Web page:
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CSRF vs. 3 Cookie Session Management

October 25, 2012


This is the second post in our Building Secure Web Apps series.

Traditional single-cookie session management leaves Web applications vulnerable to Cross-Site Request Forgery (CSRF) attacks. CSRF attacks exploit the fact that browsers will send associated cookies with any request, regardless of why the request is being sent, and that servers will accept session tokens in the Cookie header. Attackers can cause requests to be sent with full session credentials from attacker-controlled Web pages, and depending on the nature of the targeted Web application, that can be a very serious problem.

Web application developers can't do anything about the browser behavior, but they can take advantage of some browser features to provide a session management scheme that resists such attacks. Consider the following scheme of 3 cookies, each containing a long, independently random string.

Http only
90 Days
Http only

We assume that browsers implement same-origin rules correctly for access to cookies by scripts. In particular, we assume that if a cookie is set for example.com, either through Javascript or in a Set-Cookie header, that only scripts running on pages on example.com will be able to access this cookie data, and pages on other hosts cannot, either through Javascript, or Flash, or Java, or any other way.

We also assume our Web application uses a modern AJAX-based architecture, so that most requests after the initial page load are sent through Javascript. This allows us to easily insert additional data into each request before it is sent, since most requests will be routed through a single AJAX-based dispatch function. We can then deal with non-AJAX requests on a case-by-case basis (file uploads, in particular) as needed.

Given working same-origin rules for cookies and a centralized Javascript-based request framework, our CSRF countermeasure is simple.

We have the browser access the "challenge" cookie via script and put a copy in the request data for each request before it is sent. Then on the server side, we have the server read the "browser" and "session" cookies from the Cookie header, but read the "challenge" cookie only from the request body.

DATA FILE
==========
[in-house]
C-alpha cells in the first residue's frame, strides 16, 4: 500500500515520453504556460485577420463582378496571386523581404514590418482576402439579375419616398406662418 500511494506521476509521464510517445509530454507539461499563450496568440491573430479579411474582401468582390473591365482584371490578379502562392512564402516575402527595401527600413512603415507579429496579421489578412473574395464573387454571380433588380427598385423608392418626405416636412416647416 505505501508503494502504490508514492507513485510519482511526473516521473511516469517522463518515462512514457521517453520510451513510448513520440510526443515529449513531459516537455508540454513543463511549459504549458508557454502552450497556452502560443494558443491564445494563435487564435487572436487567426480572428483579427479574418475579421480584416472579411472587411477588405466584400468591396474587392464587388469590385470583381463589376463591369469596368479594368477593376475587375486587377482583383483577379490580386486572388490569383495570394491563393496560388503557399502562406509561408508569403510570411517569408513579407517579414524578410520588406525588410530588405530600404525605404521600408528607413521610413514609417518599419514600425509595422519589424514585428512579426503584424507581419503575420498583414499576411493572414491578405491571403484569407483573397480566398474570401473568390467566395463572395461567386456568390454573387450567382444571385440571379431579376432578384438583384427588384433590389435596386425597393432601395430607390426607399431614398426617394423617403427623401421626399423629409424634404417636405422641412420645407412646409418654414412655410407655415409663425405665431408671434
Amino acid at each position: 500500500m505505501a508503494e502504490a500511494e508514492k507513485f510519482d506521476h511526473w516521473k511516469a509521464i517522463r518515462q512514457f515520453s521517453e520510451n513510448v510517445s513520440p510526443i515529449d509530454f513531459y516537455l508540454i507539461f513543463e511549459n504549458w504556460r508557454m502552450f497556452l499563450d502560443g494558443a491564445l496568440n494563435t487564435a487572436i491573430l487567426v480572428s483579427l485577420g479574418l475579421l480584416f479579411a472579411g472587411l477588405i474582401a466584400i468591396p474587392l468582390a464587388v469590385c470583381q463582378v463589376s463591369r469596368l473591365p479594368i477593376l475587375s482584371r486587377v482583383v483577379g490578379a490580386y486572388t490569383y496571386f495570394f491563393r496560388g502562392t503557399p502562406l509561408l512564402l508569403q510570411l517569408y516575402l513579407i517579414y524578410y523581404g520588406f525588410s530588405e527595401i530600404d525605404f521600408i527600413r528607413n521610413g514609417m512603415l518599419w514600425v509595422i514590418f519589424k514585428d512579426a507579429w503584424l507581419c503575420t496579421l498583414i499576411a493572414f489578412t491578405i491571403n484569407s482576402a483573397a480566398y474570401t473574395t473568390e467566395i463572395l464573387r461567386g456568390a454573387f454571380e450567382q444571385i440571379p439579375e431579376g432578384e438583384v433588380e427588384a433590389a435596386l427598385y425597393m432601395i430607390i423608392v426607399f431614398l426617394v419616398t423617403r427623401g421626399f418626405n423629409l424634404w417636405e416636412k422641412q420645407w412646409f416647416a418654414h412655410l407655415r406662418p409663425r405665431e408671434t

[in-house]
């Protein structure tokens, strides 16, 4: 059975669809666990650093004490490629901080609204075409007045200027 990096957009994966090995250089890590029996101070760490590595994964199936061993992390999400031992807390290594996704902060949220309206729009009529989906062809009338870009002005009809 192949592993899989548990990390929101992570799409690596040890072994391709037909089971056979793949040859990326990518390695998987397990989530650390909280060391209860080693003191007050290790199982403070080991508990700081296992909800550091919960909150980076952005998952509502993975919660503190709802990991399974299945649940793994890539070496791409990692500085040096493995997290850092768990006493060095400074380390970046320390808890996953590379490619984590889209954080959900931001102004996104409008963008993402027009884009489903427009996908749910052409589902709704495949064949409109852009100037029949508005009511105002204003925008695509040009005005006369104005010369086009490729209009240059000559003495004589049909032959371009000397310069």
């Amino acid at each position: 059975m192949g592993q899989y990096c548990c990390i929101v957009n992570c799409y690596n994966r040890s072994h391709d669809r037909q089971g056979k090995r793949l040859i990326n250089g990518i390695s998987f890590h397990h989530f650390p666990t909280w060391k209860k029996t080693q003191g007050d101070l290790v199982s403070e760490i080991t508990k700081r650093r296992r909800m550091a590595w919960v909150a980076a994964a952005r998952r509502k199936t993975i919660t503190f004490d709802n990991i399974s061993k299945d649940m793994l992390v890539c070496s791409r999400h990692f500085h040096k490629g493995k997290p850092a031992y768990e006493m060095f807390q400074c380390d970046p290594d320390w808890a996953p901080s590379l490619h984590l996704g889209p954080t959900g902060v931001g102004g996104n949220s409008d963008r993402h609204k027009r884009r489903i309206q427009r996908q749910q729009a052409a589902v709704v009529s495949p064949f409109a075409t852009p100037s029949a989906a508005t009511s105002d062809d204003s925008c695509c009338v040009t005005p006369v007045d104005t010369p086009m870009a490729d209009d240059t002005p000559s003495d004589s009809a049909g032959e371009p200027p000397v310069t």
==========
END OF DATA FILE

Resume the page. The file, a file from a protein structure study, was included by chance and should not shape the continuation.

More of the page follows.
This proves to the server that whatever page generated the request had access to the cookie, and since the browser is supposed to enforce the rule that only pages on example.com will be able to do so, the server may conclude that the request was in fact generated from a page on example.com. Therefore CSRF attacks, as they are currently defined, are not possible.

Now of course having a cookie accessible by Javascript exposes us to session disclosure via script injection (XSS). That is why we also include the "session" cookie in our management scheme. This cookie is flagged HttpOnly so that Javascript cannot access it. Both cookies are checked by the server, and if either is incorrect or missing the request is denied.

Finally the "browser" cookie is a persistent cookie that is used to identify the specific browser being used by the user. This cookie is designed to protect against credential-theft attacks, and doesn't have anything to do with CSRF. It is discussed here in order to illustrate an additional type of cookie for the sake of completeness. In the case when each user uses a single browser exclusively to access the Web application (e.g. the system default browser on their company-managed laptop), this cookie is useful as an additional factor in the authentication scheme.

In particular, if an attacker using a different browser tries to create a session by entering a victim user's stolen credentials, the server will see that the "browser" cookie is missing or incorrect, and issue an additional out-of-band challenge in order to complete the login process. For example, the application can send the user an email or text message containing a random code, and require the user to enter it with the usual credentials in order to log in.

If the attacker isn't also able to compromise the victim's email account or phone, or somehow get access to the victim's computer to read the cookie, it won't be possible to create a session, and the attack will fail. Genuine users who respond successfully with the correct code will receive the browser cookie, which is set as a persistent cookie so that the additional login step won't be required again for a while.

Of course if browser security fails in some way, for example through a flaw in the HTTPS implementation, or a flaw in same-origin security rules, the security measures described here won't provide much protection. And if you have an existing Web application whose design is incompatible with the above measures, it may be cost-prohibitive to implement them. But for new projects, it is a good idea to consider in advance the kind of attacks that have plagued existing applications, and design around them.


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